Insight – The difference between Customer Experience Maps and Customer Touchpoint Maps

In our experience we find that people mean and do different things when they talk about “customer journeys”. There are different types of customer journeys, and conflating a customer touchpoint map with a customer experience map can lead to disappointment if what you are after is insight.

A customer touch point map is an outline of where a customer interacts with your business  throughout their journey with you. It has a narrow focus, and emphasises interactions with your business. These maps zoom in on individual channels, processes, and any point where the customer comes into contact with your product, service, or employees. As such, they tend to be transactional rather than holistic. They are also company focused, rather than customer focused – ignoring the broader context, needs, expectations and other solutions to their problem the customer might have. These maps are technically useful, in terms of identifying friction points within your own processes, but they lack real insight into who the customer is, and what their broader behaviour is. Ironically, these maps are business orientated, not customer orientated, and are often the “ideal” journey a business would like their customers to have.

A true customer journey, on the other hand, which should be called a customer experience map, outlines ALL the interactions a customer has through the process of solving a problem that your product could be the solution to. It looks at the world through the customer’s eyes, offering a holistic view of the customer’s whole experience as they seek to solve the problem they have. It identifies all their touch-points along the way, even the ones you are not involved in or are competitors to you, to bring to life all the possible routes for how people solve the problem. These maps consider a customer’s thoughts, feelings and overall perceptions of all the different options / routes to solve their problem, at various stages along their journey, not just your own. They are customer focused, not business or brand focused. Because they deal with emotions (frustrations, pleasure, desires) and actions across all possible solutions, include the why behind choices, and put your brand in the context of a customer’s other choices they are far more insightful.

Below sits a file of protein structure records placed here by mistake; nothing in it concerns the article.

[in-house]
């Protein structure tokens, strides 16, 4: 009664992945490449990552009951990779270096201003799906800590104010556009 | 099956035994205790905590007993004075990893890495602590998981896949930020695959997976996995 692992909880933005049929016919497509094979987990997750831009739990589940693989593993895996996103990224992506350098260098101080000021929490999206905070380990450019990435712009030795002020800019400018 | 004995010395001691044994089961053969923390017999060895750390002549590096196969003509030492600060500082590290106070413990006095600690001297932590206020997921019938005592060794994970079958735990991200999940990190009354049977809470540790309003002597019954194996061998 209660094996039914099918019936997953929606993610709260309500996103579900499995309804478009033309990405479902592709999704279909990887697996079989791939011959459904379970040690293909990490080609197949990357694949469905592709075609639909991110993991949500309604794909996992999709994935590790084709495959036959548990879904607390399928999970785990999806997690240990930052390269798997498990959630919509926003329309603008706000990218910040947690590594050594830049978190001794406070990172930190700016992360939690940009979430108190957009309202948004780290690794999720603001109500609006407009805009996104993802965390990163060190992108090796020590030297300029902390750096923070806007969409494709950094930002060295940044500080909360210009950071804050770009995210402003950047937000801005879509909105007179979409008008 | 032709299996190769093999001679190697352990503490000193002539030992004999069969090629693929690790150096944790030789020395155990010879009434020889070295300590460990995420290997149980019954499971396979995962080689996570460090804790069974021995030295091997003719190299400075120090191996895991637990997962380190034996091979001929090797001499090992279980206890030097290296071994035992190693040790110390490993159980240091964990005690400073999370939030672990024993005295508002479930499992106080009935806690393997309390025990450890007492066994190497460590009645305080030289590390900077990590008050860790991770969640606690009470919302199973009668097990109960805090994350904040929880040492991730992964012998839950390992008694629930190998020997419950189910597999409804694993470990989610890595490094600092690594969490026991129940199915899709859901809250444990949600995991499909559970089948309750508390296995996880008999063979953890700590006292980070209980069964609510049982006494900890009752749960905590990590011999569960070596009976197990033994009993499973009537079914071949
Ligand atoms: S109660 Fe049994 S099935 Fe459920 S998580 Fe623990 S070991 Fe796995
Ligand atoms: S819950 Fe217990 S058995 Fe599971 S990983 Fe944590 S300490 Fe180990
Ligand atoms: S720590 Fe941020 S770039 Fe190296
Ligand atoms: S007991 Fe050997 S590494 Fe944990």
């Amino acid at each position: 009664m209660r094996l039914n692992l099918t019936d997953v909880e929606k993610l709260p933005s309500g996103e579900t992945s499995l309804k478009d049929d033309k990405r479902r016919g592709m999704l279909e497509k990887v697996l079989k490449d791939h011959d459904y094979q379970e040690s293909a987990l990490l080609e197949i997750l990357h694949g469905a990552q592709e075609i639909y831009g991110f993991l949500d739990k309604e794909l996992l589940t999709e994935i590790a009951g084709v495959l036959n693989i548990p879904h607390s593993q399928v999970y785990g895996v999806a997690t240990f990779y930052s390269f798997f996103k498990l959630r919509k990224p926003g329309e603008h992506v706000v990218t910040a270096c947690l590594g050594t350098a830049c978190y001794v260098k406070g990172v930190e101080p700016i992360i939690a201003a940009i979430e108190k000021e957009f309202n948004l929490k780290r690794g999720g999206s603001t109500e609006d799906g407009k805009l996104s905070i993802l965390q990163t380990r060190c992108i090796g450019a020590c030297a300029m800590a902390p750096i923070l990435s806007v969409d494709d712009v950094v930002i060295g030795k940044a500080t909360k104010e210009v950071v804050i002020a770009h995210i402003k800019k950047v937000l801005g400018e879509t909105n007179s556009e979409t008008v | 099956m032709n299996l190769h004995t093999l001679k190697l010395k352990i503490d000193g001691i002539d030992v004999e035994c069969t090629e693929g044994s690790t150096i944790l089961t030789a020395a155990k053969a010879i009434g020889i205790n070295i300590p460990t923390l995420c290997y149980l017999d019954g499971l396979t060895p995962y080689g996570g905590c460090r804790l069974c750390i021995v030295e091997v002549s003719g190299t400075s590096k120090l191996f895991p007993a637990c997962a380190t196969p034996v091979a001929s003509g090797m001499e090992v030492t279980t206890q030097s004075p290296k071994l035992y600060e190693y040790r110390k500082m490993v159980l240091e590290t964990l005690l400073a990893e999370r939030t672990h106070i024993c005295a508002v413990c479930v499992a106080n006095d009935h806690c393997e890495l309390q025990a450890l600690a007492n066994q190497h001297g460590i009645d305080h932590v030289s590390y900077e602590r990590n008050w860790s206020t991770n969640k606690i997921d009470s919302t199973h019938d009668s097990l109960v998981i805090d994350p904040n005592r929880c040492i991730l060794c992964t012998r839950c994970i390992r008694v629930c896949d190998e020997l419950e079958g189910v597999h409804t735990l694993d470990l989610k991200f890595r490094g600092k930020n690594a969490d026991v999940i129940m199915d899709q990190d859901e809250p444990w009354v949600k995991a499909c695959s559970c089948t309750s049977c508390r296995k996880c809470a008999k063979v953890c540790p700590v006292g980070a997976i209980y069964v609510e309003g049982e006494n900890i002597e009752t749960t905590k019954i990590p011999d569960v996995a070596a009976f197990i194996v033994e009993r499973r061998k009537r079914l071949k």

Ultimately, customer experience journeys are not “created” by marketing teams sitting around a boardroom table (although their input and inside knowledge is a vital component in their development), they are “discovered” from customers themselves. We start our process through building assumptive maps (what we think the customer thinks and does) with clients. But it is through talking to customers, hearing their stories, unpacking their experiences and beliefs, and exploring the reasons behind their choices that we discover what the journey they take is, and why. Through quantitative research we then size segments and understand priorities.

If you want insight, you need to understand your customer’s holistic experience to discover your customer’s journey, not just their touch points with you. When you have a journey – an experience map – that is customer focused, you can see where and how your brands can improve or win in the context of other choices customers have. You get insight into who our customers are, what their mental models are and how you can better meet their needs. And that unlocks opportunity for you, as a business.

If you want to find out more about the difference between customer touch point maps and customer experience maps, reach out for a chat at